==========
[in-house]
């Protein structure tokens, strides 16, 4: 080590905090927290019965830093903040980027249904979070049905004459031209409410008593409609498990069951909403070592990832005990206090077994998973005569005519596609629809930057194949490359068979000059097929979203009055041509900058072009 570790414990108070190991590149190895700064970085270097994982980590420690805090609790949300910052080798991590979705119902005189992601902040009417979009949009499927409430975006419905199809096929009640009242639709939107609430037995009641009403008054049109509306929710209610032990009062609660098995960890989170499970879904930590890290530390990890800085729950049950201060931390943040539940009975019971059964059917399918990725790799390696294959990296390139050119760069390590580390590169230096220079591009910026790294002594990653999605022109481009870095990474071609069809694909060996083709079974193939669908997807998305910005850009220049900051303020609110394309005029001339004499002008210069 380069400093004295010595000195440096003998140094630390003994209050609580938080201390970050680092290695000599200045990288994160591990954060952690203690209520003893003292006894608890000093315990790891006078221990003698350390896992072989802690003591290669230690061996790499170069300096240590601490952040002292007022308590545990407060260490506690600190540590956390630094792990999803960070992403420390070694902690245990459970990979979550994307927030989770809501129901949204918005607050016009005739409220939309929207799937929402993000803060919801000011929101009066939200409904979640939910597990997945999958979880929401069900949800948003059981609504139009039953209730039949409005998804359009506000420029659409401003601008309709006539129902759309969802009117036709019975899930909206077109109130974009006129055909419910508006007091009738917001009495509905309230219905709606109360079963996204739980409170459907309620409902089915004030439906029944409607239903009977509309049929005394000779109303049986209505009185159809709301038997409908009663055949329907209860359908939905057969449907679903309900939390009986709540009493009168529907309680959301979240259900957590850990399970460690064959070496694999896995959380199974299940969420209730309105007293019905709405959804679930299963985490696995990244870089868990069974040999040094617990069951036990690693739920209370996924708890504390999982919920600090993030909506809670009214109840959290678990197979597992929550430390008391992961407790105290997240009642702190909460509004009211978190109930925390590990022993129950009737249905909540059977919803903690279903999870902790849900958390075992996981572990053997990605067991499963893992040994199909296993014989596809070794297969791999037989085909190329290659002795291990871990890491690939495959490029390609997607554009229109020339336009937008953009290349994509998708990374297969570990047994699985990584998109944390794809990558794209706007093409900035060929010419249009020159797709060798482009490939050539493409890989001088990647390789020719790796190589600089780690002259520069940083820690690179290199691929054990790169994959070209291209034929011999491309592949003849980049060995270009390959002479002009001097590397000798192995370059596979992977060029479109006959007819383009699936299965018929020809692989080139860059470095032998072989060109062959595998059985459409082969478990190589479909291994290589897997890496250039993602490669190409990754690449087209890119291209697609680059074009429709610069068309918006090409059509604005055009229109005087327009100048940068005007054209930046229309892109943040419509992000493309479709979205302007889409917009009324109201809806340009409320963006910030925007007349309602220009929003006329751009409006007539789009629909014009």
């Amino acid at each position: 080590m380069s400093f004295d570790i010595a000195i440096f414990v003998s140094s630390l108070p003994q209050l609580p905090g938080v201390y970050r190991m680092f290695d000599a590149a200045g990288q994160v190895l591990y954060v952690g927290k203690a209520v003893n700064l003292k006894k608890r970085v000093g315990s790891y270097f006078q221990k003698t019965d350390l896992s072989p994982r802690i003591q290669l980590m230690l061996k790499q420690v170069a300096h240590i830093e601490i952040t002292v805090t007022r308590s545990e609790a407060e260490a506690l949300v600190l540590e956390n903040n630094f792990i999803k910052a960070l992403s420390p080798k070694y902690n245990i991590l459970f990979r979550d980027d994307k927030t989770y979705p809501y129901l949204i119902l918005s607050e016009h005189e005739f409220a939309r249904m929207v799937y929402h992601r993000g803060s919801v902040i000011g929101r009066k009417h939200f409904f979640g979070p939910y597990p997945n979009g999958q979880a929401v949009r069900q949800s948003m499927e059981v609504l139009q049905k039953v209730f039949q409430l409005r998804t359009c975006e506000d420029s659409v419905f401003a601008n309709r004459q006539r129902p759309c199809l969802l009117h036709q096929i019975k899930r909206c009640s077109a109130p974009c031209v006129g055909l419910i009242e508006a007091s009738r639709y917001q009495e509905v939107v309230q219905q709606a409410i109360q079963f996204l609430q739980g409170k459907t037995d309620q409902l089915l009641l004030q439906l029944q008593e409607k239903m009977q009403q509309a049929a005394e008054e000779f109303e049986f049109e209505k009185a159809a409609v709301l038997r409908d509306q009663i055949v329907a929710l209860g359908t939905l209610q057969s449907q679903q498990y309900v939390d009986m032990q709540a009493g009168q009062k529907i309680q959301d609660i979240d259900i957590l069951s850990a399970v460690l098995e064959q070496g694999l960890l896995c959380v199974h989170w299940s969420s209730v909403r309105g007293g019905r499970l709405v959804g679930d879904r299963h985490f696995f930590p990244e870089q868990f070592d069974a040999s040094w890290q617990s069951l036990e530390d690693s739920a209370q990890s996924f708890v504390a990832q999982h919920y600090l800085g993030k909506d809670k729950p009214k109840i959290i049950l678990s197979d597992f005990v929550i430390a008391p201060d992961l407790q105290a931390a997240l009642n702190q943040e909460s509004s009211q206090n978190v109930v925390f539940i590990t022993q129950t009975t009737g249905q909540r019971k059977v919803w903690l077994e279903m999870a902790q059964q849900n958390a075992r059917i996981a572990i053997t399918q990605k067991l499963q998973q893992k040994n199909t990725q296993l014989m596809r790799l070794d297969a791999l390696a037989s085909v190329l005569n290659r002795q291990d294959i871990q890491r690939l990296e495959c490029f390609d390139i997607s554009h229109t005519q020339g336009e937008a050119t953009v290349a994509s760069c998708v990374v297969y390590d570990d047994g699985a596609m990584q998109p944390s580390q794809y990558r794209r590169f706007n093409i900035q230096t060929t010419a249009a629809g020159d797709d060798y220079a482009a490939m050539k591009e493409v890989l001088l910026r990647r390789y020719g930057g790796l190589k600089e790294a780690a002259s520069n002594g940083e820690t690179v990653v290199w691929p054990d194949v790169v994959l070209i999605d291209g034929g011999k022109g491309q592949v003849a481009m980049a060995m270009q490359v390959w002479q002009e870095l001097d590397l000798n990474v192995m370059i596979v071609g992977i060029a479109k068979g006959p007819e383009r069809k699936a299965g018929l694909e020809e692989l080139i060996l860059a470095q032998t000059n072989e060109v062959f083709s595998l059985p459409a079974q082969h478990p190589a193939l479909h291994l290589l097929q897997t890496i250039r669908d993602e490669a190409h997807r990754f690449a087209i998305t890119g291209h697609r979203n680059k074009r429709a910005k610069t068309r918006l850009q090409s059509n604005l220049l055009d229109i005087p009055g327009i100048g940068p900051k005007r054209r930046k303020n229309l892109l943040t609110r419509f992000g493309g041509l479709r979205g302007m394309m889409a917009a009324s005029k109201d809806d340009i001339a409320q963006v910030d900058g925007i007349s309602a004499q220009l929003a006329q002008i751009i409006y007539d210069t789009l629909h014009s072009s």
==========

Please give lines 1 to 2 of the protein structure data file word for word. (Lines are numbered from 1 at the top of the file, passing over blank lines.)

[in-house]
């Protein structure tokens, strides 16, 4: 080590905090927290019965830093903040980027249904979070049905004459031209409410008593409609498990069951909403070592990832005990206090077994998973005569005519596609629809930057194949490359068979000059097929979203009055041509900058072009 570790414990108070190991590149190895700064970085270097994982980590420690805090609790949300910052080798991590979705119902005189992601902040009417979009949009499927409430975006419905199809096929009640009242639709939107609430037995009641009403008054049109509306929710209610032990009062609660098995960890989170499970879904930590890290530390990890800085729950049950201060931390943040539940009975019971059964059917399918990725790799390696294959990296390139050119760069390590580390590169230096220079591009910026790294002594990653999605022109481009870095990474071609069809694909060996083709079974193939669908997807998305910005850009220049900051303020609110394309005029001339004499002008210069 380069400093004295010595000195440096003998140094630390003994209050609580938080201390970050680092290695000599200045990288994160591990954060952690203690209520003893003292006894608890000093315990790891006078221990003698350390896992072989802690003591290669230690061996790499170069300096240590601490952040002292007022308590545990407060260490506690600190540590956390630094792990999803960070992403420390070694902690245990459970990979979550994307927030989770809501129901949204918005607050016009005739409220939309929207799937929402993000803060919801000011929101009066939200409904979640939910597990997945999958979880929401069900949800948003059981609504139009039953209730039949409005998804359009506000420029659409401003601008309709006539129902759309969802009117036709019975899930909206077109109130974009006129055909419910508006007091009738917001009495509905309230219905709606109360079963996204739980409170459907309620409902089915004030439906029944409607239903009977509309049929005394000779109303049986209505009185159809709301038997409908009663055949329907209860359908939905057969449907679903309900939390009986709540009493009168529907309680959301979240259900957590850990399970460690064959070496694999896995959380199974299940969420209730309105007293019905709405959804679930299963985490696995990244870089868990069974040999040094617990069951036990690693739920209370996924708890504390999982919920600090993030909506809670009214109840959290678990197979597992929550430390008391992961407790105290997240009642702190909460509004009211978190109930925390590990022993129950009737249905909540059977919803903690279903999870902790849900958390075992996981572990053997990605067991499963893992040994199909296993014989596809070794297969791999037989085909190329290659002795291990871990890491690939495959490029390609997607554009229109020339336009937008953009290349994509998708990374297969570990047994699985990584998109944390794809990558794209706007093409900035060929010419249009020159797709060798482009490939050539493409890989001088990647390789020719790796190589600089780690002259520069940083820690690179290199691929054990790169994959070209291209034929011999491309592949003849980049060995270009390959002479002009001097590397000798192995370059596979992977060029479109006959007819383009699936299965018929020809692989080139860059470095032998072989060109062959595998059985459409082969478990190589479909291994290589897997890496250039993602490669190409990754690449087209890119291209697609680059074009429709610069068309918006090409059509604005055009229109005087327009100048940068005007054209930046229309892109943040419509992000493309479709979205302007889409917009009324109201809806340009409320963006910030925007007349309602220009929003006329751009409006007539789009629909014009």